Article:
Finally, once your balls are simmering, DO NOT lift the lid to peak. There are many commandments in the Jewish religion. This is the one I’m most scrupulous about following.
The knaidel maker at the Passover seder is the central object of scorn or praise. At our seders, where my wife, the rabbi, leads the service, beautifully, I notice that few people will judge her either way. But that moment when the chicken soup with matzo balls finally arrives, and people pick up their spoons and cleave a knaidel in two, and lift a portion to their mouths, and swallow— that moment is an eternity. If the soup is hot and the balls are light, and well-salted, the entire table erupts in a semi-orgasmic chorus of ahhs, like the Children of Israel have been delivered all over again. It is a moment of sheer joy, and relief, and for the cook, a feeling of utter victory and vindication.
Arvind Mahankali would understand.
[RECIPE] Rob Eshman's Matzo Balls
1/4 cup schmaltz (chicken fat) or vegetable oil
1/4 cup chicken stock or water or seltzer
1 cup matzo meal
1 teaspoon salt
1/4-1/2 teaspoon ground white pepper
In a large bowl, mix all the ingredients. Do not overbeat. Cover with plastic wrap and refrigerate until well-chilled-- two hours or more.
Bring a large pot of well-salted water to a boil. Wet your hands. Take a lump the size of a large walnut and using your palms, form into a round shape. Drop into the water, reduce heat to a simmer and cover. Cook for about 40 minutes.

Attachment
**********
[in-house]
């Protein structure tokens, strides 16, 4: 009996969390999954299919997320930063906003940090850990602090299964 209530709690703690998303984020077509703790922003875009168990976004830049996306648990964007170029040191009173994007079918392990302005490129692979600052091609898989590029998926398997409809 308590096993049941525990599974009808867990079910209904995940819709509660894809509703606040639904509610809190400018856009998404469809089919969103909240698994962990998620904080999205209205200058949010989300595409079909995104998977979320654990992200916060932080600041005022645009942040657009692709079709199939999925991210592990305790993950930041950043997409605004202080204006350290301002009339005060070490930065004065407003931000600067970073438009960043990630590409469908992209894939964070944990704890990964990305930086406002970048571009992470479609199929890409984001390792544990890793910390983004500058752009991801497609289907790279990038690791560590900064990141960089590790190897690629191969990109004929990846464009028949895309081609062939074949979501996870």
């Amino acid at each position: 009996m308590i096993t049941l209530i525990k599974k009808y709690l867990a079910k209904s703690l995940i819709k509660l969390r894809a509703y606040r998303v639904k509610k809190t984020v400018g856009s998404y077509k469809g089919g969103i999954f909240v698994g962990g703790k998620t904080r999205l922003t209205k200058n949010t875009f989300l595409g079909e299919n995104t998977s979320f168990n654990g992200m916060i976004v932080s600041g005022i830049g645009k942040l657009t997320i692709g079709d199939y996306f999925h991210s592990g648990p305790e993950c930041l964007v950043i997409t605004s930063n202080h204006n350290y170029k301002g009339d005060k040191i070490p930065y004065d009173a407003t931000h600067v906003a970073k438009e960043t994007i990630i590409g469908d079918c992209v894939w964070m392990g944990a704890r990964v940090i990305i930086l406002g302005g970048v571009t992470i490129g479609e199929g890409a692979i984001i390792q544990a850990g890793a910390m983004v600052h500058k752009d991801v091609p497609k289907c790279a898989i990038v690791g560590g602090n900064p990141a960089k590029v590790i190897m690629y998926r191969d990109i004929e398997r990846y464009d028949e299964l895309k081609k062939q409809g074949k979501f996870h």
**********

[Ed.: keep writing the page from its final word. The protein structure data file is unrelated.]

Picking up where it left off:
Remove the balls with a slotted spoon. Taste one to make sure they're cooked through-- they probably will be. Serve in hot soup, sprinkled with fresh parsley and dill.
May 30, 2013 | 1:12 am
Posted by Rob Eshman
For two years, from 1984-1986, I lived in Jerusalem. I went to learn Hebrew, to work as a writer, to break up a relationship without facing the breakup.
I had been living in San Francisco after college, typing out plays and freelance articles. I was trying my best to be a starving artist, except for the fact that I landed a job as a baker at a new place near Union Square called Il Fornaio. It was the first American branch of the Milan-based bakery, and everything they taught me to make was novel, and delicious.
My day began by creaming 20 pounds of sweet butter in a stand up Hobart mixer the size of a Datsun. When it was fluffy and white I poured in quart pitchers full of white sugar, then egg yolks, cornmeal, flour, lemon zest and vanilla. I extruded the thick batter onto sheet pans from conical pastry bags to form crumiri, a polenta butter cookie. You can’t be a real starving artist when breakfast is a quarter pound of raw cookie dough, followed by warm, fresh crumiri.